the organism that served as the probe source. If no hybridization is detected, the target organism
is not present in the sample (see fig. 19.5).
Single-stranded probe molecules can be composed of either DNA or RNA. Thus,
double-stranded hybrids may be DNA-DNA, RNA-RNA, or DNA-RNA. Commercially
available kits in which the probe molecule is DNA and the target molecule is a complementary
strand of ribosomal RNA are popular because a microbial cell has several thousand
copies of ribosomal RNA sequences but only one or two copies of DNA targets. As a result,
these RNA-directed probes are far more sensitive for detecting low numbers of a microorganism
in a sample than are DNA-directed probes.
Probe hybridization assays are used to confirm the identity of a wide variety of bacteria,
fungi, viruses, and protozoa. Although they were once used commonly to detect the sexually
transmitted bacterial pathogens, Chlamydia trachomatis and Neisseria gonorrhoeae, directly
in clinical specimens, the more sensitive amplification assays have gained popularity instead.
Often, too few bacteria may be present in a clinical specimen to be detected by a probe assay.
To overcome this problem, a variety of methods referred to as amplification techniques
have been devised. The most popular of these (for which Dr. Kary Mullis won the Nobel
prize) is called the polymerase chain reaction or PCR. In this method, the specimen is heated
to separate bacterial DNA strands, known bacterial primers are added to the mixture, and if
they match the unknown single-stranded DNA, they combine (anneal) with it. Because
the primers are shorter sequences than the original DNA strands, nucleotides and a heatresistant
Taq polymerase enzyme (originally isolated from a bacterium living in a hot spring
in Wyoming’s Yellowstone National Park) are added to the mixture to complete the formation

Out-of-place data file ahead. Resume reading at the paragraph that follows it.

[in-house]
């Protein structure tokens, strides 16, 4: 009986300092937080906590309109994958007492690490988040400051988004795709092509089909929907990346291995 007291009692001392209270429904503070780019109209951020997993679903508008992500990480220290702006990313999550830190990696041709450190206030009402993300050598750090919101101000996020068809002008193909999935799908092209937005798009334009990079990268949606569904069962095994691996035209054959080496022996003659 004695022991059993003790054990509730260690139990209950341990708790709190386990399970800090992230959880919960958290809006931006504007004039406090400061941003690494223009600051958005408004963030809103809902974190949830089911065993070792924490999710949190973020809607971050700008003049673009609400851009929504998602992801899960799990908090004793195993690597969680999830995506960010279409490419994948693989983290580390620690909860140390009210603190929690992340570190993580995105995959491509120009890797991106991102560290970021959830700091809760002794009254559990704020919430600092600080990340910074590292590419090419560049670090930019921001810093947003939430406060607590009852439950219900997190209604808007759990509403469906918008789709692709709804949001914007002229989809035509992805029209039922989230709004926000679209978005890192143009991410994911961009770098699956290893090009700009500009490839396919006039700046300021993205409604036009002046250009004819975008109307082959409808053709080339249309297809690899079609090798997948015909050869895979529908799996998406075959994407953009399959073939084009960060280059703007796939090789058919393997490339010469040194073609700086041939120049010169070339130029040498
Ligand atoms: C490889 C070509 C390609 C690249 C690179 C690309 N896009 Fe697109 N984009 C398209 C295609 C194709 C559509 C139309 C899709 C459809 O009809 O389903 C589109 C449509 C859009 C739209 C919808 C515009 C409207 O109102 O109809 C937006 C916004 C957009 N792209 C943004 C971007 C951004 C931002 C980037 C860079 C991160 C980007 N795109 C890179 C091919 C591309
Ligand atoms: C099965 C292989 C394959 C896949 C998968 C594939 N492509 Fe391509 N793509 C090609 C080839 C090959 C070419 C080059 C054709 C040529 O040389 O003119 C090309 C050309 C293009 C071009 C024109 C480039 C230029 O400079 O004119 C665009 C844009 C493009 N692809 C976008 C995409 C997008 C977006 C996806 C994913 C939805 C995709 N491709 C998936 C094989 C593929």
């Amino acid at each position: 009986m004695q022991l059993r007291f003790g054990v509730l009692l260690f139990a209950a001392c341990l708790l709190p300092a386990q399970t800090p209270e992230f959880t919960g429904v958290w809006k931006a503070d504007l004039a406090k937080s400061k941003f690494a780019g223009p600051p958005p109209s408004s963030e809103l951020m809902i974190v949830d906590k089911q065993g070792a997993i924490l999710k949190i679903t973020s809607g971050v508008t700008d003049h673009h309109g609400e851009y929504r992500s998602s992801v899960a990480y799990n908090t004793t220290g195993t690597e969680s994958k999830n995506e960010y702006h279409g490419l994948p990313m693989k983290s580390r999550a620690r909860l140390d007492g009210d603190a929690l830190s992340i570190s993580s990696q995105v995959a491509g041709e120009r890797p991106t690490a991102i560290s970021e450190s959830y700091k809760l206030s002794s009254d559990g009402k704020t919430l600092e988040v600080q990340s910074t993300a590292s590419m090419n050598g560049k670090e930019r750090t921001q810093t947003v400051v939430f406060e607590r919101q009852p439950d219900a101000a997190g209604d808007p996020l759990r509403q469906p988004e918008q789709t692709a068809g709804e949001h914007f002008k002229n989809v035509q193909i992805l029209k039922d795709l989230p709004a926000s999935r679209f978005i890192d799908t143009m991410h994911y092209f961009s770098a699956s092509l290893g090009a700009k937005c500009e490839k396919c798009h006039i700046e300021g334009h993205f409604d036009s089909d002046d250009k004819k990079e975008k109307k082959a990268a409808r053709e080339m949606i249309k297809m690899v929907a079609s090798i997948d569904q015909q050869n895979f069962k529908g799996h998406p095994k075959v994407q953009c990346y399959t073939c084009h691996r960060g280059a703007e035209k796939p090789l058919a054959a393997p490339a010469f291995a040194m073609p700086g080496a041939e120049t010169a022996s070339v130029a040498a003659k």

of the double-stranded DNA. The new double-stranded DNA, referred to as an amplicon,
is again separated, annealed with new primers, and extended with nucleotides in the
presence of the polymerase enzyme. Each PCR step is carried out at a different temperature,
which is automatically controlled by an instrument known as a thermocycler. The cycling is
continued for up to 40 cycles, during which the original DNA sequences are increased or
amplified a billionfold and, thus, many copies are available for detection. Probes labeled with
reporter molecules that provide a chemiluminescent or EIA-type colored signal are popular
methods for amplicon detection. Figure 19.6 illustrates the steps in the PCR reaction.
Other nucleic acid amplification assays have been developed for the rapid detection
of microorganisms in clinical specimens, but their principle is similar to that of PCR. An
amplification assay for detecting any infectious agent can be developed as long as the appropriate
primer sequence is available to begin the amplification reaction. Because these assays
are so sensitive, great care must be taken in the laboratory to avoid contaminating clinical samples
with extraneous DNA that could be amplified and result in false-positive reactions.
|Figure 19.6 Three cycles of a PCR reaction: after 40 cycles, the DNA sequences are amplified a billionfold.